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- The Cartography of WolvesApril 22, 2021
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Down Prince Street in SoHo—past the palatial, multilevel Apple store and adjacent to the cast-iron Polo Ralph Lauren storefront touting “luxury suitings”—sits the longtime home of the Patz family. Stanley and Julie Patz purchased their spacious third-floor loft in 1972, the year in which their son Etan was born and before SoHo’s late twentieth-century metamorphosis into a hub for haute couture.
As garment and print manufacturers vacated the area in the 1950s, 1960s, and 1970s, a cadre of artists, bohemians, young professionals, and families moved in. The Patzes belonged to this cadre and forged enduring bonds with its other members. “What makes SoHo a small town,” one 1980 New York Times article explained, “is the friendship and a shared sense of survival that links its early settlers. They were in the trenches together.”
The war metaphor notwithstanding, the SoHo of the seventies “was gritty,” a longtime resident recalled in 2012. After all, the neighborhood was part of a city in crisis. Amidst violent crime, financial insolvency, and crushing austerity in the mid-1970s, a network of public sector unions printed and disseminated provocative pamphlets dubbing New York “Fear City.”
“Until things change,” one of these pamphlets warned, “stay away from New York City if you possibly can.” Still, the “tight-knit community of artists and factory workers” helped make SoHo feel like “a little town”—seemingly shielded, to some degree, from the convulsions felt throughout the rest of the city.
Then, on May 25, 1979, six-year-old Etan vanished. That morning, Etan set out to walk the two blocks to his school bus stop, alone, for the first and last time. His mother Julie watched her son pass Wooster Street, just one street over from the bus stop at Prince and West Broadway. On that block, Etan stopped to buy a soda for lunch at a bodega where eighteen-year-old Pedro Hernandez worked as a clerk. By Hernandez’s own account, he lured Etan to the basement of the bodega by promising the boy a soda. Hernandez then choked Etan to death, thrust his body into a plastic bag, fit the bag into a box, and threw the box into a dumpster.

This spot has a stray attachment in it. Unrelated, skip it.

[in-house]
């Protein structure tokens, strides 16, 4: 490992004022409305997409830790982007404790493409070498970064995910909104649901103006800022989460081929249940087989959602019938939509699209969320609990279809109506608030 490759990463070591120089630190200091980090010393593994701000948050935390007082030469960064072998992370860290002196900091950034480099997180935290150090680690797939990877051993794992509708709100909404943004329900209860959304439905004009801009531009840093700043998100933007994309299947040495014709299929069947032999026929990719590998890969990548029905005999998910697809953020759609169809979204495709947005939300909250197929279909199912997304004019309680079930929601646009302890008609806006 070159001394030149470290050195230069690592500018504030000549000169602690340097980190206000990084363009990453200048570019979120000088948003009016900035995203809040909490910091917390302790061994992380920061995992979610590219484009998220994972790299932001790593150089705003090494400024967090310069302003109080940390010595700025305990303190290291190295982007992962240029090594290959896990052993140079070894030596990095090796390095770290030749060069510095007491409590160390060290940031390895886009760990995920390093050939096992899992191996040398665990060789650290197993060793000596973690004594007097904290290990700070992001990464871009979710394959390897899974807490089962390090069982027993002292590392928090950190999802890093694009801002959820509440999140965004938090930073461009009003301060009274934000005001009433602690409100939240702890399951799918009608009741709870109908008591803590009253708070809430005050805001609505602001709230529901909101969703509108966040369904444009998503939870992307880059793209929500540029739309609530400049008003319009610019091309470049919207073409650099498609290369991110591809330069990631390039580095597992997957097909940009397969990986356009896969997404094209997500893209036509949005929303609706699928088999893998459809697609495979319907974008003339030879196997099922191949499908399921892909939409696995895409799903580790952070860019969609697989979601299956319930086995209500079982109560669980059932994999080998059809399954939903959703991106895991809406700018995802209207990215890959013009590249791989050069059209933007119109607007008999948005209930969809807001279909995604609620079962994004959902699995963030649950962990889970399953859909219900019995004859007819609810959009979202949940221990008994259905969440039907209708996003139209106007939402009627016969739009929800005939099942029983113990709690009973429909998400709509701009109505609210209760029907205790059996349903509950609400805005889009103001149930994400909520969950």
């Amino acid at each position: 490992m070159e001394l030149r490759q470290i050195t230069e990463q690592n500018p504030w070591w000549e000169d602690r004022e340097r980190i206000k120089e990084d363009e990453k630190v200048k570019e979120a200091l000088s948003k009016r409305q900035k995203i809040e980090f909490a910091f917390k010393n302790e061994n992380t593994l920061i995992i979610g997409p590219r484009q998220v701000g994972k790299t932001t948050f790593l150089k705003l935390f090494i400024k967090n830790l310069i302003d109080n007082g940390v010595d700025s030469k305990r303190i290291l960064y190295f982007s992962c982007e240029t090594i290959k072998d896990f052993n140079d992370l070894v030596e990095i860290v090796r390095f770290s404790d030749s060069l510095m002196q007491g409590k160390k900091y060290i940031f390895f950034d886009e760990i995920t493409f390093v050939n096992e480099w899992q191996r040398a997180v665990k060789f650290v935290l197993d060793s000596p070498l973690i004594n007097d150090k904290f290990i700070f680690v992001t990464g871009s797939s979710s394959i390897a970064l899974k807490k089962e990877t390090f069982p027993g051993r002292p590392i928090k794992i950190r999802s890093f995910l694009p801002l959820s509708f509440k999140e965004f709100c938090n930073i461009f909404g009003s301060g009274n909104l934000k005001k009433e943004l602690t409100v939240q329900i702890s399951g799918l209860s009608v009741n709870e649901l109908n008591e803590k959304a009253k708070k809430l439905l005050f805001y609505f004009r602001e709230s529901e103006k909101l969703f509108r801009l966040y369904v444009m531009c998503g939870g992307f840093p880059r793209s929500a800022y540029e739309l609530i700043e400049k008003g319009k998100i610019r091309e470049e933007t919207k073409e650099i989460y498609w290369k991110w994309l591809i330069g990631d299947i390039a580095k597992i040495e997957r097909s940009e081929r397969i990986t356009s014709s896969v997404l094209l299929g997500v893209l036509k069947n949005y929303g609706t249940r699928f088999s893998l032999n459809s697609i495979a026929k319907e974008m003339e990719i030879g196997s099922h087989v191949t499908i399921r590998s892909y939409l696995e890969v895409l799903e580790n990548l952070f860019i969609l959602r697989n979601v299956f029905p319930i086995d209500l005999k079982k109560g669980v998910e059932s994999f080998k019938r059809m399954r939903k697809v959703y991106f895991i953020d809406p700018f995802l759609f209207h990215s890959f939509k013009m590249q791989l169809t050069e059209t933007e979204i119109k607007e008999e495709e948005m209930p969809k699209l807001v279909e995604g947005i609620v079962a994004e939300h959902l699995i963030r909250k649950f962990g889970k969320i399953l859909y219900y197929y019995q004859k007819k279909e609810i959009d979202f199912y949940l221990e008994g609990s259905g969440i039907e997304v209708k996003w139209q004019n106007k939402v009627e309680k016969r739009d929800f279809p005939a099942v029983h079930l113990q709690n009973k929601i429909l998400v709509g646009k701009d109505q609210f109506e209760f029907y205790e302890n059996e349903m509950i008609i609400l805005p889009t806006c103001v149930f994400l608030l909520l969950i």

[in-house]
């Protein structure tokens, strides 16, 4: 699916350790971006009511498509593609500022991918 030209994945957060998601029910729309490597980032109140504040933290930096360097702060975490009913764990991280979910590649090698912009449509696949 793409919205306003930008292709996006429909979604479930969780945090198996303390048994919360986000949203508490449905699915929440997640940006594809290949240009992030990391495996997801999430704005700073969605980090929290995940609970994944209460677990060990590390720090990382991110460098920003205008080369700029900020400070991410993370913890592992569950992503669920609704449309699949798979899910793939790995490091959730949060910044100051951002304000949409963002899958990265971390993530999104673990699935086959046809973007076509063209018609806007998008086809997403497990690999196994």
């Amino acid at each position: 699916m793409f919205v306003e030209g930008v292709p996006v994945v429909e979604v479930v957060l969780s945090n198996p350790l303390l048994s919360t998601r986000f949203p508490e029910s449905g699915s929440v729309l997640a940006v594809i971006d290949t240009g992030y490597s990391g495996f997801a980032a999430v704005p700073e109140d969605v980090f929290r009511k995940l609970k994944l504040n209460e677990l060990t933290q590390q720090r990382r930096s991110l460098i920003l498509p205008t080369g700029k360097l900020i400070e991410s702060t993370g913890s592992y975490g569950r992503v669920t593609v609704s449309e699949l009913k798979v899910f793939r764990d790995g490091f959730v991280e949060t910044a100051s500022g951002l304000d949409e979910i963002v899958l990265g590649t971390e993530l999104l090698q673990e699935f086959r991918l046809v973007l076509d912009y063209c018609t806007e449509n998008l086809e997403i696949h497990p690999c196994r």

But none of these details became widely known until 2012, when Hernandez confessed at the behest of his family. Etan Patz was considered a missing person from 1979 through 2001, at which point a Manhattan surrogate court judge declared the boy officially dead. Across those two decades, Stan and Julie Patz searched tirelessly for their son and joined the interlocking missing children’s and victims’ rights movements. Their ordeal changed them in ways that few people can understand.
During those long, fruitless, frustrating years of searching, the city surrounding the Patzes changed dramatically as well. New York went from “Fear City” to a heavily fortified and sanitized financial wonderland. Etan’s disappearance marked “a turning point,” as one resident told the Times, in the histories of SoHo and New York City.“Up until that time,” the Patzes’ attorney told CNN, “all of us felt that our children had free rein of the streets.”
As the foremost investigator in the Patz case recalled on CNN in 2001, “parents would leave baby carriages outside of bakeries of a candy store just to run in for a moment to get something,” though Etan’s disappearance brought an end to this practice. “Up until that time,” the Patzes’ attorney told CNN, “all of us felt that our children had free rein of the streets. From that time on, we guarded our children so there would not be another Etan.” And as Lisa Cohen—author of the 2009 book After Etan—explained on CBS, “I can’t tell you how many times people have said to me, ‘How could [Etan’s mother Julie] let him walk to the bus stop by [himself]?’ That was what people did back then.”
The reconfiguration of spaces like SoHo has much to do with deindustrialization, white and capital flight (and their reversal through gentrification), financialization, and the intensification of “nuisance” and “broken windows” policing.
But the specter of childhood innocence looms over all of these different considerations. Concerns about the “safety” and “security” of specific children—particularly those who resemble Etan Patz—played a considerable role in New York’s extraordinary late twentieth-century transformation.